I can complain all day long about how uninspired and repetitive Canadian radio is, but at the same time I’m well aware that our American friends often have things much worse. And as this terribly depressing article points out, it’s getting even worse than ever as traditional broadcasters figure out how to compete with modern technologies like streaming services and digital music players.
You’d think (or at least I’d think) that the obvious response to people having access to giant playlists filled with an endless variety of music would be better news coverage, more engaging personalities and wider playlists. But apparently, not so much. Thanks for nothing, Portable People Meter.
The intensifying repetition is largely a response to the way radio stations now measure listenership. Six years ago the industry began tracking listeners in many radio markets with pager-like devices called Portable People Meters, which monitor all the stations that selected listeners hear throughout the day—in their homes, cars or public spaces. Radio programmers can watch how many of these people tune in and out when they play a given song. In the past, the same listeners recounted their listening habits in handwritten diaries that were far less detailed or accurate.
Programmers also take other research into account when building their prime-time playlists, like listener surveys and social-media buzz, since people-meter data—based on relatively tiny sample sizes—isn’t perfect. But the numbers are impossible for advertisers to ignore, and because more listeners generally tune out when they hear a song they don’t know, radio stations have carved out special time slots for new music so that they can keep familiar tunes in the regular lineup and preserve their ratings.
Basically, it’s our fault that radio sucks.
One thing I’m curious about though is whether or not they keep track of how many people tune out during familiar songs as a way of gauging when something has at long last been officially beaten to death. To me, that seems just as important if you can determine it even close to reliably.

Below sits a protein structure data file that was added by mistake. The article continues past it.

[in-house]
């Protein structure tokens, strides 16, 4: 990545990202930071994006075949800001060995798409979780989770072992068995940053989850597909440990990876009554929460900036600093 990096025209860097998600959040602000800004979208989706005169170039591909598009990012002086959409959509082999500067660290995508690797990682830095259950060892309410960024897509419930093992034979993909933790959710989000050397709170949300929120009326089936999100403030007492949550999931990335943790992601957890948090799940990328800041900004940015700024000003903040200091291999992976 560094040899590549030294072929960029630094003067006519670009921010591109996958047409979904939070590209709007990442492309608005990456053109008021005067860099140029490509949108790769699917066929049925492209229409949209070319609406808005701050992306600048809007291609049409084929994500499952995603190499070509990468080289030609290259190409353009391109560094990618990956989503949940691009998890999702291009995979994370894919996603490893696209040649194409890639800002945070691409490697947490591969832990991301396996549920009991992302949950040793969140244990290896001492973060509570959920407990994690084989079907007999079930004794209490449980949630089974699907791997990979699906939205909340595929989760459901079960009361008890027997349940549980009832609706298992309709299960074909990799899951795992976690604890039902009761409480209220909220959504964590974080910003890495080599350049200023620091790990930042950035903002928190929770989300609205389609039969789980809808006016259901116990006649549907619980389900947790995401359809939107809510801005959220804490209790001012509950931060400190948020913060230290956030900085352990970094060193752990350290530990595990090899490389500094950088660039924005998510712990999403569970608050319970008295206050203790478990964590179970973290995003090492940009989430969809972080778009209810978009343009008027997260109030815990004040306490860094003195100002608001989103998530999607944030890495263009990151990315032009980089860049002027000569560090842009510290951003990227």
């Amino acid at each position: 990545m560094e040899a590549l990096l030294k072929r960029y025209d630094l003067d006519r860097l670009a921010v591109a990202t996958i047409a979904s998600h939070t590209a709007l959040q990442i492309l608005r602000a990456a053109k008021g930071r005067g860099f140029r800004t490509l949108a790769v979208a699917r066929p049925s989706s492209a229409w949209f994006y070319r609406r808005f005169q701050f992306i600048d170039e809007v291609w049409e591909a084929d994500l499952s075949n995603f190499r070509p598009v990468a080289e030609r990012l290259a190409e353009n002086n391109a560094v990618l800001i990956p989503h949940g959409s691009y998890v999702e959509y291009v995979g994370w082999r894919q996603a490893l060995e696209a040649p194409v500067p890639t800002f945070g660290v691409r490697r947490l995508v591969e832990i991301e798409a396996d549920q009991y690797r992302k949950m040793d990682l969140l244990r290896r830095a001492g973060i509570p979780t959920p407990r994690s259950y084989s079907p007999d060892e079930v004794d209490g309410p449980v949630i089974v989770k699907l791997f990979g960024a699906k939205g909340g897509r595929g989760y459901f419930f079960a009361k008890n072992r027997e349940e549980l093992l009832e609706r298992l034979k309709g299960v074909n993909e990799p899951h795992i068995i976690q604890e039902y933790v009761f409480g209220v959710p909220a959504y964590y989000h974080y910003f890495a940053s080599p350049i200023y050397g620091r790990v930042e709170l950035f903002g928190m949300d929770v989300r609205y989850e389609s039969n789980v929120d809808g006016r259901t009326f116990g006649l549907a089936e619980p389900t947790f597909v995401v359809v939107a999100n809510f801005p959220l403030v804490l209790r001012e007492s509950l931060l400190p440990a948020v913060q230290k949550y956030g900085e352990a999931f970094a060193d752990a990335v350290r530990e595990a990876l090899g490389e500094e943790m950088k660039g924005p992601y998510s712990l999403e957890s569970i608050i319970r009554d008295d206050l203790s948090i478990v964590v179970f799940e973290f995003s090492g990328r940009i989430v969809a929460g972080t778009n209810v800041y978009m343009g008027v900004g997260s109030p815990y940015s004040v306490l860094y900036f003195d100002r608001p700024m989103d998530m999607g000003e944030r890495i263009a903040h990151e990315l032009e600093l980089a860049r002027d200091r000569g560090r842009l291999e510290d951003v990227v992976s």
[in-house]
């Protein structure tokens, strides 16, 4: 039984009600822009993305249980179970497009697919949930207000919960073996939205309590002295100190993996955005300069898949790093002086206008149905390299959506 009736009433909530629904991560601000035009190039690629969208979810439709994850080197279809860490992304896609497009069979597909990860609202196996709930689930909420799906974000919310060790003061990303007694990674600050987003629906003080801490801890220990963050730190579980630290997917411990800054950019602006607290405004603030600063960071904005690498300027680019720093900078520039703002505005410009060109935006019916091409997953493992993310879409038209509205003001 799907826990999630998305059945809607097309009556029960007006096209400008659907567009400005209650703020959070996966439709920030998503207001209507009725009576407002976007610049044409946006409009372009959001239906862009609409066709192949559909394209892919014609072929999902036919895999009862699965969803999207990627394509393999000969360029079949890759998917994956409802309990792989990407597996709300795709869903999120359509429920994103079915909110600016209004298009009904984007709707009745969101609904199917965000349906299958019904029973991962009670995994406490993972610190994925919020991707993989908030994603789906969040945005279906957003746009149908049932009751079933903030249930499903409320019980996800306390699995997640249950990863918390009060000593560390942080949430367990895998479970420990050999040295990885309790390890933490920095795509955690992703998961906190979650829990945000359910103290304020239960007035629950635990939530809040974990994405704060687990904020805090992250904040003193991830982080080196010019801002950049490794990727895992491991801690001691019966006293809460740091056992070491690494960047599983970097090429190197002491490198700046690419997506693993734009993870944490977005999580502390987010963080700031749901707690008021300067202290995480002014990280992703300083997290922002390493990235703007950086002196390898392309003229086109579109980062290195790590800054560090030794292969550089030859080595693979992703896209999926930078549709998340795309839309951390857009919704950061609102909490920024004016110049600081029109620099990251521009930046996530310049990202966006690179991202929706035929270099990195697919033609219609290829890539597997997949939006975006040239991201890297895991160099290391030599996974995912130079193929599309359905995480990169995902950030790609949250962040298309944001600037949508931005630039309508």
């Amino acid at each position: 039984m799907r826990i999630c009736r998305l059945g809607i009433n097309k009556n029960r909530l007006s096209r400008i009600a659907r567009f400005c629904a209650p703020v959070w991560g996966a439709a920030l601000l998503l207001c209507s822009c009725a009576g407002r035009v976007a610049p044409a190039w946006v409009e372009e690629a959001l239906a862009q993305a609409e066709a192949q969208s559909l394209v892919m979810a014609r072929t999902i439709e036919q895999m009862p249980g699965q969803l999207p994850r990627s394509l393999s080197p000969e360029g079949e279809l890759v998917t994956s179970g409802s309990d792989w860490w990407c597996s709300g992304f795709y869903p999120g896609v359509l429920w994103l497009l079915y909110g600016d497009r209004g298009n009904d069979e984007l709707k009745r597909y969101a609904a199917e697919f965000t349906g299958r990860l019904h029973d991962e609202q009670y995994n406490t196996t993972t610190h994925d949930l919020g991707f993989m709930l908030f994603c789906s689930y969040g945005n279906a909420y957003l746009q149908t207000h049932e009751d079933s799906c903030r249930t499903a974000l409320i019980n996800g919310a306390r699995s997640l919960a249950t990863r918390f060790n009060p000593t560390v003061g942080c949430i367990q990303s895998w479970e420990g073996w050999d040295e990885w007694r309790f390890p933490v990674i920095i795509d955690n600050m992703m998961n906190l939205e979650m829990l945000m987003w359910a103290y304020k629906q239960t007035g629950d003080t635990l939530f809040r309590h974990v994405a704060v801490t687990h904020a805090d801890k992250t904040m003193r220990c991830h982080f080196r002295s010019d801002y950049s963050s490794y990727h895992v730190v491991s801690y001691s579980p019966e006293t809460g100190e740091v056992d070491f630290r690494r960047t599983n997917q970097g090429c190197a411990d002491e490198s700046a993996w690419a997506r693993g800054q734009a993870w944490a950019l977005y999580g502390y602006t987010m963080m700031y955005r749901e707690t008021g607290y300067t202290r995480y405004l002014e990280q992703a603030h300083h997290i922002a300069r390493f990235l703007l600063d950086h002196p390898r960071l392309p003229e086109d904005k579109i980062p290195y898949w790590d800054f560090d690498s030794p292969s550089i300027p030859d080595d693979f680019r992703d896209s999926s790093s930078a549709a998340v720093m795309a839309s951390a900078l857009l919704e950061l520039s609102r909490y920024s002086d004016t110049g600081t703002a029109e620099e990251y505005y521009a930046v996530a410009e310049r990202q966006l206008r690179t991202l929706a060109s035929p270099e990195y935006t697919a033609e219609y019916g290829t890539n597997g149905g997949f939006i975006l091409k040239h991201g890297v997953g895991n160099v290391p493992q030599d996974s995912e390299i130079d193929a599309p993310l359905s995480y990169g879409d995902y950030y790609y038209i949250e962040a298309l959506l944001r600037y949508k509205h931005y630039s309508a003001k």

This is hardly the only problem with the PPM system, even though I’ll grant you that it’s somewhat more preferable to the old way of doing things.
If you work in or visit offices or stores that play music over the radio, you’ve likely noticed that it’s usually a shitty station. Unfortunately, if you happen to be participating in the ratings, you’re counted as a listener even if there’s no way in hell you’d be caught dead anywhere near 91.5 the Beat willingly, for example. They don’t cover that in the story, but it’s still worth pointing out since it has the unfortunate consequence of artificially inflating numbers for certain stations, making things appear more popular than they truly are. And when things seem more popular than they are, everyone else jumps on the bandwagon and starts doing what the other guys are doing because everyone wants that now. And when that happens, radio as a whole is dragged down just a little bit further.
This quote from Hot 97 vice president of programming Ebro Darden sums up everything wrong with everything radio in one tidy line.
In the new intensely scrutinized world of radio, said Mr. Darden, “taking risks is not rewarded, so we have to be more careful than ever before.”
I think I just died a little inside.